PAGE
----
While doing some testing of Autopilot while on the road, I came across a problem where, on first login for the end user, a “Something went wrong” message appeared. The error code was “caa70007”. Time to do some troubleshooting.
There are two main phases of Windows setup.
The first is where Windows PE (Preinstallation Environment) lets you choose the partition, formats the disk, and copies the software onto the disk. In the OEM scenario where you’re unboxing a new device, you don’t see this bit.
After a reboot (and, in the OEM scenario, the customer unboxing the device), comes OOBE, or the “out of box experience” as it’s known in full.
During OOBE, it is not widely known that you can press shift-F10 and get a command prompt. Very handy for doing a bit of troubleshooting.
The symptoms I was getting led me to believe that there might be something up with my internet connection.
I had an IP address and could ping Google’s 18.104.22.168 DNS server. All good.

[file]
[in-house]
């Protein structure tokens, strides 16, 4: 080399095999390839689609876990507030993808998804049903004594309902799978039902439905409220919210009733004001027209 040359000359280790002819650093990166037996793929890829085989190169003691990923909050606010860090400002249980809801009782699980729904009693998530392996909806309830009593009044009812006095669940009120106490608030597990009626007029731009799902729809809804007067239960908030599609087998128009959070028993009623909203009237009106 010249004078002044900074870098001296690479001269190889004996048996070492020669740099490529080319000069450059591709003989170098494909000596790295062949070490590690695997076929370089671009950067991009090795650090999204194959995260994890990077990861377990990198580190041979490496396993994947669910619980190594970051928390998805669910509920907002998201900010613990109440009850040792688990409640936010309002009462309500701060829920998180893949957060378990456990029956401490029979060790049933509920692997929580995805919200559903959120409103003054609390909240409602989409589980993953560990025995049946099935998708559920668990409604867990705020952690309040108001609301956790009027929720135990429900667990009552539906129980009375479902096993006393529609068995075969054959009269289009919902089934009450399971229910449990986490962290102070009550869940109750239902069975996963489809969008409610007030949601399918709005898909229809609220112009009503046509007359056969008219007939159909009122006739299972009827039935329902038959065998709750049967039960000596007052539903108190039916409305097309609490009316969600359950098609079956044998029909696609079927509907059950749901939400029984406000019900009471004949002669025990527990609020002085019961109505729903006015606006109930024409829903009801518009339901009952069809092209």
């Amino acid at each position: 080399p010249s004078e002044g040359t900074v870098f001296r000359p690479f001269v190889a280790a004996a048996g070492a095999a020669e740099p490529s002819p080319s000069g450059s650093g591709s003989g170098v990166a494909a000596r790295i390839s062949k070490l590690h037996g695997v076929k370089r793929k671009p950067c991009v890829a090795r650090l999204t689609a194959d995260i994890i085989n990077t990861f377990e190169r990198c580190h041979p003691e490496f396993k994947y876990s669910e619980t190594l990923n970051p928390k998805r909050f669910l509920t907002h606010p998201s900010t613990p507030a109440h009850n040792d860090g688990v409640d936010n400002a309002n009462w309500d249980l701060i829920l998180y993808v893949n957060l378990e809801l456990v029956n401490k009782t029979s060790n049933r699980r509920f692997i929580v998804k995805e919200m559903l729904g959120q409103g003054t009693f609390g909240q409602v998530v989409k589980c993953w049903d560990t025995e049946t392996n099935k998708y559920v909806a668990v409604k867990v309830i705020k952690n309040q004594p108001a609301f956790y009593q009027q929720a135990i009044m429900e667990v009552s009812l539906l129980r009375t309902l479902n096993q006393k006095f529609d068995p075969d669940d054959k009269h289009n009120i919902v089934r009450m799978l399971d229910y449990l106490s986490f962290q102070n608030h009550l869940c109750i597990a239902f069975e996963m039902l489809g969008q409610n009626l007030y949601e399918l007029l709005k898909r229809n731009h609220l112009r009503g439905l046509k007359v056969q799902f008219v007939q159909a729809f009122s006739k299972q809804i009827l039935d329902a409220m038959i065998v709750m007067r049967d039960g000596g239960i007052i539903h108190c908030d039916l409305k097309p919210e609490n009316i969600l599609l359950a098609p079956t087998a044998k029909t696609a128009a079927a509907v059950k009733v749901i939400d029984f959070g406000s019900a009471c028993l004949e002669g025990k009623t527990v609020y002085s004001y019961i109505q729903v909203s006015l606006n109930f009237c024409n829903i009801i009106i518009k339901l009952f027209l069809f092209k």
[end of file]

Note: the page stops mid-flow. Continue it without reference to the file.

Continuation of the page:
Now, what I didn’t tell you was that I was at my local dealership waiting for my car to be serviced. So, although my laptop had been through the captive portal, I suspected that the virtual machine (with a different MAC address) might be getting caught up in all that captive portal fun.
The easiest way I found to check was to use a one-liner PowerShell command to mimic the test that Windows itself uses when joining a network to find out if there is a captive portal.
The main challenge is that we’re in OOBE. While we have a few tools, like RegEdit and Notepad, we don’t have the luxury of a web browser.
Starting Powershell using the “powershell” command works in OOBE, even though you don’t yet have a web browser.
The wget command is built in and lets us simply download the same file (http://www.msftncsi.com/ncsi.txt) that Microsoft uses to do this test.
Yes, I’m being lazy in writing a file to the root of the C: drive, but this is a test machine that’s going to get wiped later today.
Finally, “notepad c:\ncsi.txt” lets us see the text file.
Highlighted in yellow is confirmation of my suspicion. We do indeed have a captive portal.
Now, actually signing in to a captive portal with PowerShell might be a bit more of a challenge, but we’ve found the problem with a simple key-stroke and a one line of PowerShell.